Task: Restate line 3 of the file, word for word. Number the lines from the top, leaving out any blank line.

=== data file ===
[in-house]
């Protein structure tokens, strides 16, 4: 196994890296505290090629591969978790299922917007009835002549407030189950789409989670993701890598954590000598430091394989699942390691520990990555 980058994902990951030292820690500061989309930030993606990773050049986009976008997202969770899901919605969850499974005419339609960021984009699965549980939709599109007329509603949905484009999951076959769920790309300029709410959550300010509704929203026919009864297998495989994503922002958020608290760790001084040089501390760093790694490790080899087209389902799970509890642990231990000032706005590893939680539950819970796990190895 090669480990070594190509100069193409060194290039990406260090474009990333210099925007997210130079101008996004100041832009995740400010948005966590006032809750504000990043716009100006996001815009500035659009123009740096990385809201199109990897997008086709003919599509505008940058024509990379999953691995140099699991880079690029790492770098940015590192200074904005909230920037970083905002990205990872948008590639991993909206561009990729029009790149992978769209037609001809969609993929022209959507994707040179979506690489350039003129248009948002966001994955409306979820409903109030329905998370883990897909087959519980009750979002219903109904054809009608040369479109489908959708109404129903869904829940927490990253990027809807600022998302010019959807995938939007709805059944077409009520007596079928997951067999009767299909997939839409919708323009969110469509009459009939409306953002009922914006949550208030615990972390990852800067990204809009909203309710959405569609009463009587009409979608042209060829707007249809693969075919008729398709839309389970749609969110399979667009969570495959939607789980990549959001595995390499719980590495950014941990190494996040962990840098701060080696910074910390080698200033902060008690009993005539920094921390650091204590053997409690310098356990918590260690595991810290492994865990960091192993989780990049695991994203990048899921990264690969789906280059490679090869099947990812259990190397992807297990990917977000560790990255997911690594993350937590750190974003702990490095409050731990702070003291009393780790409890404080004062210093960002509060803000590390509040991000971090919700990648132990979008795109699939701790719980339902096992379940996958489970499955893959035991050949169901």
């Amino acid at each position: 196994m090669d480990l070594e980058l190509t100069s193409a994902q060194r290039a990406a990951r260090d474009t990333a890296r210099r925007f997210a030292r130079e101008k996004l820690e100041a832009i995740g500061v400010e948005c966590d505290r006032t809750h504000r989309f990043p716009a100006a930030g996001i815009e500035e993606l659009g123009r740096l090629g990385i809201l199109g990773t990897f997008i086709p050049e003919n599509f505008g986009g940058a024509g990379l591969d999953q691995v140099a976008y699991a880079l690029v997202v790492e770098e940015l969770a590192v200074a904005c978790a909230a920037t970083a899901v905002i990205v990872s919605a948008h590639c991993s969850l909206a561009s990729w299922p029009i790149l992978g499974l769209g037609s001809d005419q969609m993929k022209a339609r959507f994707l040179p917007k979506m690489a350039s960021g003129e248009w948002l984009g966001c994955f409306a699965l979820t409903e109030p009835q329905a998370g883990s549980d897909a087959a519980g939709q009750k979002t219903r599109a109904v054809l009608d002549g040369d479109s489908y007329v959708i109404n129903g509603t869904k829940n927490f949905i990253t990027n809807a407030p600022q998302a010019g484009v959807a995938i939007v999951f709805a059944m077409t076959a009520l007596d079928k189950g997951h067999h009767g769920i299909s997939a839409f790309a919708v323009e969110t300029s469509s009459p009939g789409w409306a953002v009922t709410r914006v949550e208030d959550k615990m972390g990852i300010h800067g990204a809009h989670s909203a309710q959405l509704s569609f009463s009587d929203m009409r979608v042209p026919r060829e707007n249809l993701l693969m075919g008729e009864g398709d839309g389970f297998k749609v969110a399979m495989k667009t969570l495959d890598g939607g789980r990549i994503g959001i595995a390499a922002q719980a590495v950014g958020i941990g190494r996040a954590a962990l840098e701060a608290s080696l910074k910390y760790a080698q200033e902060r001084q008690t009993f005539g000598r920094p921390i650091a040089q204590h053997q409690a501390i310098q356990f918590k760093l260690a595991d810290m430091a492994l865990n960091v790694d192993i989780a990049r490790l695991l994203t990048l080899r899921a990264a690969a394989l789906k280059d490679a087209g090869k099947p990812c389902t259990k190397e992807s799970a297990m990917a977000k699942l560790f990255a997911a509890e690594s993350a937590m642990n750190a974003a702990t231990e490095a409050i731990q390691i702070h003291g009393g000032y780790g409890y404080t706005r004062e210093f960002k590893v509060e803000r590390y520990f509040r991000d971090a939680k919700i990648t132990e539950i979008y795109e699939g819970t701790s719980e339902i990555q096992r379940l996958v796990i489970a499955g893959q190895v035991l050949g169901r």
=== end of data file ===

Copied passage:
């Amino acid at each position: 196994m090669d480990l070594e980058l190509t100069s193409a994902q060194r290039a990406a990951r260090d474009t990333a890296r210099r925007f997210a030292r130079e101008k996004l820690e100041a832009i995740g500061v400010e948005c966590d505290r006032t809750h504000r989309f990043p716009a100006a930030g996001i815009e500035e993606l659009g123009r740096l090629g990385i809201l199109g990773t990897f997008i086709p050049e003919n599509f505008g986009g940058a024509g990379l591969d999953q691995v140099a976008y699991a880079l690029v997202v790492e770098e940015l969770a590192v200074a904005c978790a909230a920037t970083a899901v905002i990205v990872s919605a948008h590639c991993s969850l909206a561009s990729w299922p029009i790149l992978g499974l769209g037609s001809d005419q969609m993929k022209a339609r959507f994707l040179p917007k979506m690489a350039s960021g003129e248009w948002l984009g966001c994955f409306a699965l979820t409903e109030p009835q329905a998370g883990s549980d897909a087959a519980g939709q009750k979002t219903r599109a109904v054809l009608d002549g040369d479109s489908y007329v959708i109404n129903g509603t869904k829940n927490f949905i990253t990027n809807a407030p600022q998302a010019g484009v959807a995938i939007v999951f709805a059944m077409t076959a009520l007596d079928k189950g997951h067999h009767g769920i299909s997939a839409f790309a919708v323009e969110t300029s469509s009459p009939g789409w409306a953002v009922t709410r914006v949550e208030d959550k615990m972390g990852i300010h800067g990204a809009h989670s909203a309710q959405l509704s569609f009463s009587d929203m009409r979608v042209p026919r060829e707007n249809l993701l693969m075919g008729e009864g398709d839309g389970f297998k749609v969110a399979m495989k667009t969570l495959d890598g939607g789980r990549i994503g959001i595995a390499a922002q719980a590495v950014g958020i941990g190494r996040a954590a962990l840098e701060a608290s080696l910074k910390y760790a080698q200033e902060r001084q008690t009993f005539g000598r920094p921390i650091a040089q204590h053997q409690a501390i310098q356990f918590k760093l260690a595991d810290m430091a492994l865990n960091v790694d192993i989780a990049r490790l695991l994203t990048l080899r899921a990264a690969a394989l789906k280059d490679a087209g090869k099947p990812c389902t259990k190397e992807s799970a297990m990917a977000k699942l560790f990255a997911a509890e690594s993350a937590m642990n750190a974003a702990t231990e490095a409050i731990q390691i702070h003291g009393g000032y780790g409890y404080t706005r004062e210093f960002k590893v509060e803000r590390y520990f509040r991000d971090a939680k919700i990648t132990e539950i979008y795109e699939g819970t701790s719980e339902i990555q096992r379940l996958v796990i489970a499955g893959q190895v035991l050949g169901r």